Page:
20. November 2014

SwissFEL ready for assembly

SwissFEL SwissFEL Technology SwissFEL Construction

Researchers from PSI have spent the last four years developing key technologies for the X-ray laser SwissFEL and subjecting them to the acid test in the injector test facility. Now that the development programme has drawn to a close, the installation of the new large research facility is due to get underway in early 2015.

The free-electron X-ray laser SwissFEL will produce very short pulses of X-ray light with laser-like properties at a high intensity. This is done by generating electrons, which are then brought to a high energy level with the aid of a linear accelerator. After being accelerated the electrons are send on a slalom course using undulators, a special arrangement of magnets. While they zigzag, the electrons emit light, which intensifies itself strongly and culminates in the brilliant flash of X-ray light that is used for the experiments on SwissFEL.

High technological demands

Roughly 570 metres of the 740-metre-long facility are used to generate X-ray light in SwissFEL. The compact structure of the Paul Scherrer Institute’s new large research facility necessitated numerous technological refinements and new developments. Once completed, SwissFEL will be one of five free-electron X-ray lasers in the world. Compared to the other facilities, however, it will work with a considerably lower beam energy level.

In order to produce SwissFEL X-ray light at this low electron energy, an electron beam of extreme high quality is required. “It needs to be perfect from the beginning,” explains Thomas Schietinger, head of the Accelerator Concepts Section at PSI. Consequently, a development programme was launched at PSI four years ago, which concentrated on the initial part of the facility that generates the electrons, gives them their first acceleration thrust and focuses them: the injector.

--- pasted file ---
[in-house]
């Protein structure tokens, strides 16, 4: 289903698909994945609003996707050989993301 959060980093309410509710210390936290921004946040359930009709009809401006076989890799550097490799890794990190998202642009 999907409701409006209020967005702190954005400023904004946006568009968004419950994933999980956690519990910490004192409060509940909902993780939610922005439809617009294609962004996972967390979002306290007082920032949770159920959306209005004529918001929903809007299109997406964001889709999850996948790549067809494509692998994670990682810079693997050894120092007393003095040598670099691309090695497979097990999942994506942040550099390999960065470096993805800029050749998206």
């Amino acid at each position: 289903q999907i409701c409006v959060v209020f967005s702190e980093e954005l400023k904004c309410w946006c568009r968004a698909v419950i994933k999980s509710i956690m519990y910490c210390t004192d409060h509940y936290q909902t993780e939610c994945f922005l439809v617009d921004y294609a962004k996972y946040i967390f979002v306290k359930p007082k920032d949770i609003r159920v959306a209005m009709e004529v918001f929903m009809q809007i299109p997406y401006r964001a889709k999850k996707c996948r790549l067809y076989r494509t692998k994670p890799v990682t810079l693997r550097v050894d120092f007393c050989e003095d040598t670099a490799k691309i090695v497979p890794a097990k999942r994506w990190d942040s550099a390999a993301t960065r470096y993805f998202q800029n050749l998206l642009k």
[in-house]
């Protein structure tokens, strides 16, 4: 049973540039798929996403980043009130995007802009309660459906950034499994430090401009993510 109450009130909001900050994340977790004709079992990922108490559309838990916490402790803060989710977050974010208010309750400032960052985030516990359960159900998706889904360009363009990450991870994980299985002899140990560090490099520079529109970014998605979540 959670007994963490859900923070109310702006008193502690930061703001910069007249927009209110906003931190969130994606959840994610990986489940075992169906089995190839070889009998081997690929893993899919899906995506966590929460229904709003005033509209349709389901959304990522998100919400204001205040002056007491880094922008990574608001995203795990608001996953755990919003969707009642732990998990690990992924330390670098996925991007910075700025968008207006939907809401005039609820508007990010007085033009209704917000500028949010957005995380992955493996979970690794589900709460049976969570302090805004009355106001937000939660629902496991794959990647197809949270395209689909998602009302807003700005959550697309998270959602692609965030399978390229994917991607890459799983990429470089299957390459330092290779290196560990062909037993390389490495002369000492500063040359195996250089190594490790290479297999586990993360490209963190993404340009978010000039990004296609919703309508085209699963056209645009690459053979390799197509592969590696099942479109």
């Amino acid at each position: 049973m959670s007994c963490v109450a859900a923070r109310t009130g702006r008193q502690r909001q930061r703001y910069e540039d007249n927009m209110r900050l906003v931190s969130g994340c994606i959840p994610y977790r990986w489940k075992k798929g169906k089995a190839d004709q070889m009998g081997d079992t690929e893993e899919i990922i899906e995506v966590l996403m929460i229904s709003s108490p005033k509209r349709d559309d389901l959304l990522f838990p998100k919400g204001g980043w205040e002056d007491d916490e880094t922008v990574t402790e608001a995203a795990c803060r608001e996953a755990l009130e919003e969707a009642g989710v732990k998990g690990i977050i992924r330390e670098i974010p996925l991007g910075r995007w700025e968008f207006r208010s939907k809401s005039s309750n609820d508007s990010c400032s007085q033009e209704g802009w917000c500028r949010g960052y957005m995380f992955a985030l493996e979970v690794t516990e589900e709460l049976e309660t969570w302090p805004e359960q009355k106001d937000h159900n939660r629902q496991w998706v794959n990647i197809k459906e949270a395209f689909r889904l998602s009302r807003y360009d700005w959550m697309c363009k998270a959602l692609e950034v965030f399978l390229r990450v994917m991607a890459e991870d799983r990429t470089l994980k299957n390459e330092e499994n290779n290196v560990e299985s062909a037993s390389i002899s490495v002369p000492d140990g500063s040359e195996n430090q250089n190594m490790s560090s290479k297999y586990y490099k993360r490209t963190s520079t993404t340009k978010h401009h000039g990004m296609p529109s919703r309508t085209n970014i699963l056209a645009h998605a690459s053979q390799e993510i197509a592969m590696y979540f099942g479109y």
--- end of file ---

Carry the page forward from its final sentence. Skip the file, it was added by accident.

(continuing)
Tests under realistic conditions

In the injector test facility, feasibility studies were conducted and key technologies developed, tested and optimised. In doing so, the researchers ventured into unchartered technological territory: “We had to demonstrate that the electron beam required could actually be generated and characterised,” stresses Marco Pedrozzi, head of the injector test facility.

Once this had been achieved, the PSI research team headed by Schietinger worked hard to optimise the beam quality and make sure that it could be sustained over the entire accelerator course. The electron beam was put to an initial acid test after the installation of an undulator prototype: “The results of operating the beam with an undulator lived up to our expectations – we managed to produce the first free-electron laser beam in Switzerland,” says a delighted Schietinger.

The last few months in operation were devoted to testing the electron source that will generate the electrons in SwissFEL. It is to be moved to the SwissFEL building in mid-2015, where the two-year installation of the facility is due to get underway at the beginning of 2015. Pedrozzi reflects on a successful development programme: “Thanks to our tests under realistic conditions, we were able to make a key contribution to its successful realisation.”

Text: Paul Scherrer Institute/Martina Gröschl